Leaps and Bounds, not as Good as it Sounds-Adina Friedman


NanohmicsLogo

Neon Shields’ recent visit to the Nanohmics lab taught us a lot about lights and coll devices, but we also learned a lot about what the design process looks like, and how long it takes to develop a working prototype. And it turns out, it takes A LONG TIME. And a lot of money. In our class, we have only a year to develop a working prototype, with only about a month for each step of the process. We’ve also been stuck with choosing one product with no option to make dramatic changes.

But this is nothing like real life. During this blog post we will explore how much a product can change as it makes the journey initial idea, to prototype, to final project. To give a real life example, let’s look at the video game Team Fortress 2.

TF2, as it’s called, is a multiplayer FPS game, developed by Valve using the source engine. It’s cartoonish art style and comical character personalities have become iconic. But it didn’t always look that way/

So how did it get from

this
this
to this?
to this?

To  find out, we have to take a trip way back into the bronze age, that’s right kids, 1998. Team Fortress Classic had just come out as it’s own game, and it’s popularity inspired Valve to begin making a sequel. This new game was revealed at E3 in 1999, and took the form of a gritty first person shooter, along the lines of Call of Duty. No release date was given at the time, and in 200, development was delayed as the game was transferred from the GoldSrc engine, to the Source engine.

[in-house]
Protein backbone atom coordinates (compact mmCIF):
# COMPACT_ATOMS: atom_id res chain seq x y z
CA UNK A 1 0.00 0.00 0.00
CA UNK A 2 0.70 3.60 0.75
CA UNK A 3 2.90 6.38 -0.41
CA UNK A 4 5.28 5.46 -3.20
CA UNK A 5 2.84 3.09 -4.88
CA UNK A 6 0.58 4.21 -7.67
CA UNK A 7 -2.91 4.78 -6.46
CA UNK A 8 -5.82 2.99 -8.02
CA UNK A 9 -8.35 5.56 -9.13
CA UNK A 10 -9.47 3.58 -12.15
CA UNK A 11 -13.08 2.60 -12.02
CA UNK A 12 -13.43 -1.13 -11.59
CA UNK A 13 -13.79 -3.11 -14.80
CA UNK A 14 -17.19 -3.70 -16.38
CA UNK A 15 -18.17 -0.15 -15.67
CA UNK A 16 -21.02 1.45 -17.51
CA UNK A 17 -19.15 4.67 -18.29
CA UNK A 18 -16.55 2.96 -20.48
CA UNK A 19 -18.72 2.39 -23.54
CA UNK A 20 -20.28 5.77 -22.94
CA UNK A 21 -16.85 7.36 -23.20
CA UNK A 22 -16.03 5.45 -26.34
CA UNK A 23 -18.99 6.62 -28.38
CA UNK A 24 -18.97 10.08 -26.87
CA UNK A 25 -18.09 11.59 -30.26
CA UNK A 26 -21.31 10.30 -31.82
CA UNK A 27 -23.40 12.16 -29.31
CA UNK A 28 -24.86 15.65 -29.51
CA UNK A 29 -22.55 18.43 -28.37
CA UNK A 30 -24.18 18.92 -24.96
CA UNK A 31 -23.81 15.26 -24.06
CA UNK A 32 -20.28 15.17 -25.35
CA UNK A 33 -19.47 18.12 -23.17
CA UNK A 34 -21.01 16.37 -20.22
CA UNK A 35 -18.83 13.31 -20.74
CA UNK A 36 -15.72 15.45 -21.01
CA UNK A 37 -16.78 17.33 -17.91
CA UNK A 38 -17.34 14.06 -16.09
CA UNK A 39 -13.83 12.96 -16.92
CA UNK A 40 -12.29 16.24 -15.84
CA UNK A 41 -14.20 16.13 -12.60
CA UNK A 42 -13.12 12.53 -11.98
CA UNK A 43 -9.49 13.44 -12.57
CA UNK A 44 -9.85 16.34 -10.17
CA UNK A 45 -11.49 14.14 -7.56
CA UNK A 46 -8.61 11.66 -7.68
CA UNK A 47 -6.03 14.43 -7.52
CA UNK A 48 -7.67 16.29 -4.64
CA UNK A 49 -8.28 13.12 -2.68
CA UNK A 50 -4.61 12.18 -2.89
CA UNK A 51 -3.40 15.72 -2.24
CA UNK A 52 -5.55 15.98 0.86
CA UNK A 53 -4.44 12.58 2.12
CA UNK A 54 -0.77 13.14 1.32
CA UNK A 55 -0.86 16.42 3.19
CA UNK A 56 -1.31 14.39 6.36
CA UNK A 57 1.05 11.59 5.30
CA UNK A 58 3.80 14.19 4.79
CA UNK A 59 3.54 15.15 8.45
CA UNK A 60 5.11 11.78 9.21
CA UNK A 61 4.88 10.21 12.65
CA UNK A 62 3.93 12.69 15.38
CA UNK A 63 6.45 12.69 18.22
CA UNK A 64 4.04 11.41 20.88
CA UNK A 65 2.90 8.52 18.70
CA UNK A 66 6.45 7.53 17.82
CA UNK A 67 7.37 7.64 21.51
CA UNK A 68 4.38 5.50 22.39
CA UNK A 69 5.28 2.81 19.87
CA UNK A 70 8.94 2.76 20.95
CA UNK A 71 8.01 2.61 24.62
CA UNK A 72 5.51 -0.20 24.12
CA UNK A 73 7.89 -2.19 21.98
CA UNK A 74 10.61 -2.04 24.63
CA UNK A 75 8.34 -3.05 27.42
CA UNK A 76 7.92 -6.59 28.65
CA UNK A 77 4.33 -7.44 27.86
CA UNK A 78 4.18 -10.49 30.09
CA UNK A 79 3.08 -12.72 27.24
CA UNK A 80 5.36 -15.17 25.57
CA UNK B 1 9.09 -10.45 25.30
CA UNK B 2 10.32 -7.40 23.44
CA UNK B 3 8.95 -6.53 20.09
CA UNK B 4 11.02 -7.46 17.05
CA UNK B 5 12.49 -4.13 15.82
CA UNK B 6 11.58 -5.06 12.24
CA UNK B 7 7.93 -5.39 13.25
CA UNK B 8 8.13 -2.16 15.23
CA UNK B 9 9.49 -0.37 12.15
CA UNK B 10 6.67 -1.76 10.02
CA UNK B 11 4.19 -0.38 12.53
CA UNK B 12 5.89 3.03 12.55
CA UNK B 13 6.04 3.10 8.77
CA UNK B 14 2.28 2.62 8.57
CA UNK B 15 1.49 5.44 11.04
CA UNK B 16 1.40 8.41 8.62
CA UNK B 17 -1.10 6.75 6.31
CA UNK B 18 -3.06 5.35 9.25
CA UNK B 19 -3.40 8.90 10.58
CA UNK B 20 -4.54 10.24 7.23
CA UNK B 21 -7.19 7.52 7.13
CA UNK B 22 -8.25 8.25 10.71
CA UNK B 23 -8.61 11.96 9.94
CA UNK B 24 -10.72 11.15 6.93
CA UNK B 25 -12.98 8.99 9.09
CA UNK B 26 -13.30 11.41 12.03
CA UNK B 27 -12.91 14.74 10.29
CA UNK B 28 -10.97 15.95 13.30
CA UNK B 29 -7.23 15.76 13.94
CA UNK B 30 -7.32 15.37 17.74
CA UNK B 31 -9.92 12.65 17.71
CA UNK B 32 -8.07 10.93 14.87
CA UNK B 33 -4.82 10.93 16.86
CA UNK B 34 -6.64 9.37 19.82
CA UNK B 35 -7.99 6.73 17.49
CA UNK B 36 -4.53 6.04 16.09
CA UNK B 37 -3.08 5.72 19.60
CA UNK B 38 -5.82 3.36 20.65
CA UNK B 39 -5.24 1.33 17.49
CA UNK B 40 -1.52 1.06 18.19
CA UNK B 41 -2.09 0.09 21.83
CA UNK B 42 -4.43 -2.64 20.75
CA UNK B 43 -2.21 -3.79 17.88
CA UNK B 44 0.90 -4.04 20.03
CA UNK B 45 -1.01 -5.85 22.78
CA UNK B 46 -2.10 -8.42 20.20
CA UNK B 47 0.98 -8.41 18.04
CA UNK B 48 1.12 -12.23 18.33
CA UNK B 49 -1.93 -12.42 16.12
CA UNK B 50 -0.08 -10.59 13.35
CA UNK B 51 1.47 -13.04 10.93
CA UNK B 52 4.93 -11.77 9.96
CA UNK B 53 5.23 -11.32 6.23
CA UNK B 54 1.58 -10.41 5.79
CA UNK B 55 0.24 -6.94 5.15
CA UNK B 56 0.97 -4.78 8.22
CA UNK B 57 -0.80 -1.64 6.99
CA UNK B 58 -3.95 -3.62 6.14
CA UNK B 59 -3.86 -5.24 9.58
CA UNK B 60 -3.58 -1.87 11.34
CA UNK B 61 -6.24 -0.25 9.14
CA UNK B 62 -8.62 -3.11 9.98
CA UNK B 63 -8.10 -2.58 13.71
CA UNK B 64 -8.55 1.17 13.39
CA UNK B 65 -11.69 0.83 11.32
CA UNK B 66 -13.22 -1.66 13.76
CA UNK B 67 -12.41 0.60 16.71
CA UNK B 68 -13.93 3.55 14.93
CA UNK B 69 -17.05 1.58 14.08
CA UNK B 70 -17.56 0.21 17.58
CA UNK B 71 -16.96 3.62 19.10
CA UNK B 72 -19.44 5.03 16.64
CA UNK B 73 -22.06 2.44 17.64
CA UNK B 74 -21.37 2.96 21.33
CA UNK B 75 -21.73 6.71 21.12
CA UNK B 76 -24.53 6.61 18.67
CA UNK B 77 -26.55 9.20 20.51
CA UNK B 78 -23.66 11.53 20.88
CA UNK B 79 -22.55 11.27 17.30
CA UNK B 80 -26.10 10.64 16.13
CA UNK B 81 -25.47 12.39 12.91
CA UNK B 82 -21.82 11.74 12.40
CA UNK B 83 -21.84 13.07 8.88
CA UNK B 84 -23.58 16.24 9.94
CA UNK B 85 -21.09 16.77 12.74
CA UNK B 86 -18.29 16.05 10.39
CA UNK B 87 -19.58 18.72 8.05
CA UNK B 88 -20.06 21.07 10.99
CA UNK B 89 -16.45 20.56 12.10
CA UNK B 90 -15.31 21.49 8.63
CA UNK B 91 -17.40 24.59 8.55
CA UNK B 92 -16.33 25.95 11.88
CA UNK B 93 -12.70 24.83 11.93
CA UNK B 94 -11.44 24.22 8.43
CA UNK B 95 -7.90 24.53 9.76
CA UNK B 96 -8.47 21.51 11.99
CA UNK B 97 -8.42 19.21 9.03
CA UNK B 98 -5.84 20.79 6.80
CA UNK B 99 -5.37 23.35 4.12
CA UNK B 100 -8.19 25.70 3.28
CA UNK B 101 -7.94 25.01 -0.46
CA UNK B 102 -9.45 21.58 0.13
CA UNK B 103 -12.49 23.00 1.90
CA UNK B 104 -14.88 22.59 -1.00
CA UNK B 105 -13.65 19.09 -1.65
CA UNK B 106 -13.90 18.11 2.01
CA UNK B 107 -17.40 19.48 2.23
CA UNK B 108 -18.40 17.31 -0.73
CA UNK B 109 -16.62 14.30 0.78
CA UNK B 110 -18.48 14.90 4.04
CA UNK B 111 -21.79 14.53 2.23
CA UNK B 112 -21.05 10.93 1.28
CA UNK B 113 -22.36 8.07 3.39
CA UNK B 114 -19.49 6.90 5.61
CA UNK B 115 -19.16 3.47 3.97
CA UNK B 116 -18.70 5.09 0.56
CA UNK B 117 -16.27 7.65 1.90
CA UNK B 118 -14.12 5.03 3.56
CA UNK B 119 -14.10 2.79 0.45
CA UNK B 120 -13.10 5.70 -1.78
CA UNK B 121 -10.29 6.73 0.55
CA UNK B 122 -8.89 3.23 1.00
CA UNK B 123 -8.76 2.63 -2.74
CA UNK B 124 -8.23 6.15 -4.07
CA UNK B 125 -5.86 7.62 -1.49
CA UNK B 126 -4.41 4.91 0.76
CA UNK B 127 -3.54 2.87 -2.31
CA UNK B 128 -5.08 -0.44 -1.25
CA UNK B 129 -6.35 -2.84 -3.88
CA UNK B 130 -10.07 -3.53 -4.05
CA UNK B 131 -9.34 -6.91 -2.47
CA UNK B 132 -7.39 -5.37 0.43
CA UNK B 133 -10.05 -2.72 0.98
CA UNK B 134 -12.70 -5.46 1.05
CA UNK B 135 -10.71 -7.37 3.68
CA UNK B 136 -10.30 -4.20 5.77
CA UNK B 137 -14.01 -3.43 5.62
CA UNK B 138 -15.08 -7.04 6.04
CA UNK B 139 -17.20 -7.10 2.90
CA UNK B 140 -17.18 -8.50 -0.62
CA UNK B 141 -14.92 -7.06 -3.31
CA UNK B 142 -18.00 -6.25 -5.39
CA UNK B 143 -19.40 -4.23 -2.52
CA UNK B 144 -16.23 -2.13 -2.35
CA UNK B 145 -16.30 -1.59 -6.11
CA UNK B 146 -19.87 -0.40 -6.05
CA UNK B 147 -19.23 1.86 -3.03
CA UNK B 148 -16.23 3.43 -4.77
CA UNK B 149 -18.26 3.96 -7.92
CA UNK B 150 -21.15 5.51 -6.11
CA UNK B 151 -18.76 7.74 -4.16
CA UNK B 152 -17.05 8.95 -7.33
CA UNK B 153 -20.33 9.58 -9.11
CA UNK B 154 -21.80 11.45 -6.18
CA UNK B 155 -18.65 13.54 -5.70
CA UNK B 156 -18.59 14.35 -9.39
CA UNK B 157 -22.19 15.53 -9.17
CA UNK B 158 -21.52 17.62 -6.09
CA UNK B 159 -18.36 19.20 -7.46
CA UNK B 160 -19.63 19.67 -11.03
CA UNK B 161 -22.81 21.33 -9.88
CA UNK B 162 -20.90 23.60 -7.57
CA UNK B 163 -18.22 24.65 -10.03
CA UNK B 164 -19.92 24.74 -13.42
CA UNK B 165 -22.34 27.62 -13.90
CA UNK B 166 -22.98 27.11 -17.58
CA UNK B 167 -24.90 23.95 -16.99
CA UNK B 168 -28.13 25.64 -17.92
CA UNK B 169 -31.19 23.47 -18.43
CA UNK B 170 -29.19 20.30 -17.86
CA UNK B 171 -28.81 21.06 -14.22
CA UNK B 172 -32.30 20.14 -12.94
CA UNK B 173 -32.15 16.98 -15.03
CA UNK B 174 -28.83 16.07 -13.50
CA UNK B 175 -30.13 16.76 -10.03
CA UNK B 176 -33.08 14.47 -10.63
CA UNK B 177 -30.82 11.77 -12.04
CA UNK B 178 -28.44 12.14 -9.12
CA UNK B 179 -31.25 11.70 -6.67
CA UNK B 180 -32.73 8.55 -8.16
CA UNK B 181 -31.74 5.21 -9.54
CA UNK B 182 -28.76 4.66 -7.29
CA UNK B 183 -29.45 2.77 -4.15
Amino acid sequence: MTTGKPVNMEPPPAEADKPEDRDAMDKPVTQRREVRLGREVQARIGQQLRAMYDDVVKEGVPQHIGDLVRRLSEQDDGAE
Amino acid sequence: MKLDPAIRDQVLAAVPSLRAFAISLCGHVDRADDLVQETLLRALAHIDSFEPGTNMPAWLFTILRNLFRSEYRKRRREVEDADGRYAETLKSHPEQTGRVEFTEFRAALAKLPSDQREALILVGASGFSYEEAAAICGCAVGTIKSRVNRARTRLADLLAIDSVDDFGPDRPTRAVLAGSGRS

After 6 years, and little to no news, fans had begun to doubt that TF2 was actually in development until it was re-unveiled at the Electronic Arts Summer showcase in 2006. This game was extremely different from the one first shown to the public in 1999. The characters cracked jokes and ran around brightly lit scenery. The character designs were based on early 20th century commercial illustrations, and their voices and behavior referenced cookie cutter characters from the 50’s and 60’s.

Despite all of these changes, TF2 still continues to be developed today, 7 years after it’s release, with new objects, missions and content added regularly. This all goes to show that hitting the nail on the head the first time, isn’t always a good thing. It takes time, trial and error, and sometimes a new approach entirely to make a product worthy of consumers’ money.

 

 

featured image: a screencap from when I was killed

TF2 classic models: https://wiki.teamfortress.com/w/images/2/23/Team_Fortress_Classic_original_models.jpg?t=20100625221339

normal models:http://www.toptiertactics.com/wp-content/uploads/2013/07/Heightchart.jpg

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